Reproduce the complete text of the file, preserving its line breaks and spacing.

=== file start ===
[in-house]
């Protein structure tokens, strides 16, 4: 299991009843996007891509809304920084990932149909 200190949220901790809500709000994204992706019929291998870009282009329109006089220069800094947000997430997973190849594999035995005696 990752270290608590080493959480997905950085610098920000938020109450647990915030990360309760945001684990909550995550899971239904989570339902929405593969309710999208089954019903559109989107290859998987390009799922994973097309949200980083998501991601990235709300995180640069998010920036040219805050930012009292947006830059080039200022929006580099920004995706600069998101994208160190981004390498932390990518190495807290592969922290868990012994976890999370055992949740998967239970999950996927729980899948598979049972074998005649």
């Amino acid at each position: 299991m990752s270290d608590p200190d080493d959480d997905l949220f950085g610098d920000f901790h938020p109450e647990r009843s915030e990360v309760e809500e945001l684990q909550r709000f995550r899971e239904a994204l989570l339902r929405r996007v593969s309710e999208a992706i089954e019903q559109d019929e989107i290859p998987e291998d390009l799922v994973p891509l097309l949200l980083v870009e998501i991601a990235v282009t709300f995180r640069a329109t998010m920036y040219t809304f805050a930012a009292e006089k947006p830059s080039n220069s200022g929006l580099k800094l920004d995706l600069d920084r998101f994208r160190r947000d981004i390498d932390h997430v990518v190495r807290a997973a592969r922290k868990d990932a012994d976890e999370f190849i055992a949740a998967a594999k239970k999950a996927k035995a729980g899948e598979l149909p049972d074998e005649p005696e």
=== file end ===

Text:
[in-house]
């Protein structure tokens, strides 16, 4: 299991009843996007891509809304920084990932149909 200190949220901790809500709000994204992706019929291998870009282009329109006089220069800094947000997430997973190849594999035995005696 990752270290608590080493959480997905950085610098920000938020109450647990915030990360309760945001684990909550995550899971239904989570339902929405593969309710999208089954019903559109989107290859998987390009799922994973097309949200980083998501991601990235709300995180640069998010920036040219805050930012009292947006830059080039200022929006580099920004995706600069998101994208160190981004390498932390990518190495807290592969922290868990012994976890999370055992949740998967239970999950996927729980899948598979049972074998005649």
């Amino acid at each position: 299991m990752s270290d608590p200190d080493d959480d997905l949220f950085g610098d920000f901790h938020p109450e647990r009843s915030e990360v309760e809500e945001l684990q909550r709000f995550r899971e239904a994204l989570l339902r929405r996007v593969s309710e999208a992706i089954e019903q559109d019929e989107i290859p998987e291998d390009l799922v994973p891509l097309l949200l980083v870009e998501i991601a990235v282009t709300f995180r640069a329109t998010m920036y040219t809304f805050a930012a009292e006089k947006p830059s080039n220069s200022g929006l580099k800094l920004d995706l600069d920084r998101f994208r160190r947000d981004i390498d932390h997430v990518v190495r807290a997973a592969r922290k868990d990932a012994d976890e999370f190849i055992a949740a998967a594999k239970k999950a996927k035995a729980g899948e598979l149909p049972d074998e005649p005696e």